India has been home to cultures and customs, old and new, for a very long time. The diverse
traditions span far and wide throughout the country, and every state is recognized for its unique cuisine, art forms and dialects. While each state has its fair share of well-known tourist sites, filled to the brim with the richness of its history and traditions, some magnificent sites are burrowed out of the limelight, concealing secrets of their heritage.
Nestled in the lush countryside of Mayurbhanj, Odisha, complete with glorious waterfalls and rolling hills, lies the 18th century Victorian-era styled Belgadia Palace. Constructed in 1804 on the orders of Maharani Sumitra Devi Bhanj Deo, who reigned from 1786-1810, the palace has opened its doors to guests who wish to take a trip down memory lane, and introduces the idea of purposeful travel by engaging with the local tribal community and through curated tours to truly explore the state of Odisha, the soul of incredible India. The 200 year old palace has been home to the former royal family of Mayurbhanj, and houses a rich collection of exquisite art and antiques showcasing Odisha’s and the royal family’s rich history.
With the exteriors built to be a replica of Buckingham Palace, the Belgadia Palace in unmatched in its sophistication of architecture and upholstery, and with its sprawling lawns, a serene lake, elegant verandahs and manicured walking paths, it is indeed a sight to behold. The interiors of the palace are complete with vintage vinyl records, persian carpets, old world chandeliers and century old paintings flanking the corridors, which add glorious authenticity to the royal era estate. A private section of the palace is presently occupied by the Maharaja, the present Queen mother and the Queen of Mayurbhanj who belong to the royal families of Nepal and Jaisalmer respectively.
With its recent renovation in 2016, the palace was partially converted into a boutique homestay, keeping in terms with the royal family’s interest in building sustainable communities and preserving the district’s rich heritage and legacy. The palace spearheads the idea to use tourism as a means to bring about positive social change, by employing and skilling local tribal people and helping smaller enterprises gain funding from travellers. The palace property is self reliant, and implements several means to reduce their carbon footprint. Some of the many sustainable practices followed by them include waste segregation and composting, reusing towels thereby saving water by 40%, energy efficient LED lighting, use of sabai grass and eco-friendly materials in the house, as dustbins, bags and even doormats, and using recycled and upcycled furniture and interiors. The Belgadia Palace aims to provide local craft communities direct access to market linkages with foreign travellers, thereby eliminating the middlemen and ensuring that 100% of the profits trace back to the communities.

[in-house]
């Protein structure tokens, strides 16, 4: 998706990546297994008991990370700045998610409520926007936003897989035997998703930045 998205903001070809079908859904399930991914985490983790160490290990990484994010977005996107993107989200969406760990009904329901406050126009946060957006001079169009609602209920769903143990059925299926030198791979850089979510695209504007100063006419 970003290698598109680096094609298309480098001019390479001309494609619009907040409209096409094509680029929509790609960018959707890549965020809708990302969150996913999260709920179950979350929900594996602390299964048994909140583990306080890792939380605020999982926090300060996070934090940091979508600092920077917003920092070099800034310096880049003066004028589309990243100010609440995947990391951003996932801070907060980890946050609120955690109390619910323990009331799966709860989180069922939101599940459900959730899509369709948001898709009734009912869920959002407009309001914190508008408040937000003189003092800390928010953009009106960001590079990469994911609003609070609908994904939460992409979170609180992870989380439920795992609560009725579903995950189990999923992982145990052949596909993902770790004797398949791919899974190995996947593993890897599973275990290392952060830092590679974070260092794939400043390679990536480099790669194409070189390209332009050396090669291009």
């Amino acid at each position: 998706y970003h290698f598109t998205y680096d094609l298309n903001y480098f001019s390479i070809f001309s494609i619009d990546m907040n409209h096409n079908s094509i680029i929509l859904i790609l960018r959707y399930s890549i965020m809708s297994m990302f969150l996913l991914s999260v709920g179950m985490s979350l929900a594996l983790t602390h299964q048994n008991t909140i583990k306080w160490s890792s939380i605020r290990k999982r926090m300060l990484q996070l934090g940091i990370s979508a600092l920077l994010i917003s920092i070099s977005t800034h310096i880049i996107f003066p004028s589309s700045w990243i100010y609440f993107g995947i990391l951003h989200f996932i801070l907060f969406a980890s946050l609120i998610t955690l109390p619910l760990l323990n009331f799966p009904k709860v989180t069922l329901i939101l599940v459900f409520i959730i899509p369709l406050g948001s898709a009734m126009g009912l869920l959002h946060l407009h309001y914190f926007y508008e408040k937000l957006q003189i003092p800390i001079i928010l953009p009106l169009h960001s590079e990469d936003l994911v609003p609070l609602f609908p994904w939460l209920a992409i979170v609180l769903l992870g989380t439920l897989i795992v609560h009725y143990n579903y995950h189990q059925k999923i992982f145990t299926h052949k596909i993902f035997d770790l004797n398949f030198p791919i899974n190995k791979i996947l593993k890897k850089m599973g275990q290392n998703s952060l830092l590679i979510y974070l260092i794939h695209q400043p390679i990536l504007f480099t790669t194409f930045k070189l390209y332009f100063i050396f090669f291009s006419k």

The district of Mayurbhanj is a treasure trove of art and culture, and is home to a variety of crafts such as Dhokra (ancient wax casting art form) and Mayurbhanj Chhau (martial arts dance form). The Rath Yatra is one of the most celebrated festivals of the district, and this year marks the 444th year of its celebration by the royal family. The uniqueness of this event in Mayurbhanj, Odisha is that women are active participants and pull the goddess Subhadra’s chariot during the three day Rath Yatra - a phenomenon only unique to this region in the world. This custom began in 1975, and has been followed ever since, with huge support from the royal family given that a number of architectural splendors in Mayurbhanj were built by women rulers.
The Belgadia Palace imparts an enriching experience by providing an insight into the magnificence of the heritage of Odisha, as well as by actively creating awareness about sustainability by combining tourism with the resources available to the royal family. Through curated tours, the palace connects the visiting tourists to the local tribal communities, and seek to bridge the gap between the old world and the new.
For more details, you can check out their website.
If you enjoyed this, we suggest you read: